It is our job as emergency vehicle technicians to make sure our fire-service leaders know and understand the effects of indiscriminately slashing maintenance budgets. For those departments that have embraced proactive maintenance programs, your costs are already lower than those of your neighbouring departments that have not done so. You have been living off a proactive maintenance dividend for years. I strongly recommend that departments that wish to reduce their maintenance costs start an oil-and-fluid analysis program. The $30 for a sample is a lot cheaper than the $30,000 engine.

Maintenance is a controllable cost; keep your focus on reducing costs but maintaining a safe level of service and reliability. This can be done by training firefighters to conduct proper daily inspections and by reporting problems to the EVT before the problems get out of control and expensive. Last summer, I walked into a fire hall that claimed to conduct daily and weekly inspections. I looked around and asked for a creeper and a trouble light. Have you ever seen the look of a deer in the headlights of your car  just before you hit him?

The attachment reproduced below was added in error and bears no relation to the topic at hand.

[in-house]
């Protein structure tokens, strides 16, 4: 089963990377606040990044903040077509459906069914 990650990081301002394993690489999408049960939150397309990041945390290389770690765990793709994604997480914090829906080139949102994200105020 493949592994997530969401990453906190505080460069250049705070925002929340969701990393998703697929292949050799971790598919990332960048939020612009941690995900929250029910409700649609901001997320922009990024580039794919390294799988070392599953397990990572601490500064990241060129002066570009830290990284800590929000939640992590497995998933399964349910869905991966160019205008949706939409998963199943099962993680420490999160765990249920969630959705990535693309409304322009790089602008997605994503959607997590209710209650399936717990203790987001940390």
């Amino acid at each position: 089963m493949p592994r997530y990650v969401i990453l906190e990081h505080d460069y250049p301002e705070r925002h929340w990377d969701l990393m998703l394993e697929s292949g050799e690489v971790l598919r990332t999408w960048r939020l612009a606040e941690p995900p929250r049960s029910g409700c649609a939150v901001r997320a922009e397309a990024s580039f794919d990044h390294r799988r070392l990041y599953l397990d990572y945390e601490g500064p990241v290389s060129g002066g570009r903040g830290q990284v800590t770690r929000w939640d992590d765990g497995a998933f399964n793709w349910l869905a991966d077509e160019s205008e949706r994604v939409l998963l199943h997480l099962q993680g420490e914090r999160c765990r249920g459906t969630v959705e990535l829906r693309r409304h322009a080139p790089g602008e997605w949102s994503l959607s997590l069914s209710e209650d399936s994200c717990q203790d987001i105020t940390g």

It is very important that you keep open the lines of communication between the fire service and the maintenance section. It is during times of financial trouble that departments can become very polarized and quickly develop an us-versus-them mentality.

This downturn in the economy will pass; let’s come out of it with stronger departments with solid apparatus fleets. Now is the time to put in place a preventive/proactive maintenance program.

The report on maintenance practices for the Boston Fire Department is available at

We all need to read and learn from the tragic death of Lt. Kevin Kelley, who was killed in a January accident after the brakes on a ladder truck reportedly failed.

Remember that when your only tool is a hammer all your problems look like nails.

Don Henry teaches in the Automotive Services Technician and Heavy Equipment Technician programs at Lakeland College in Vermilion, Alta. He can be reached at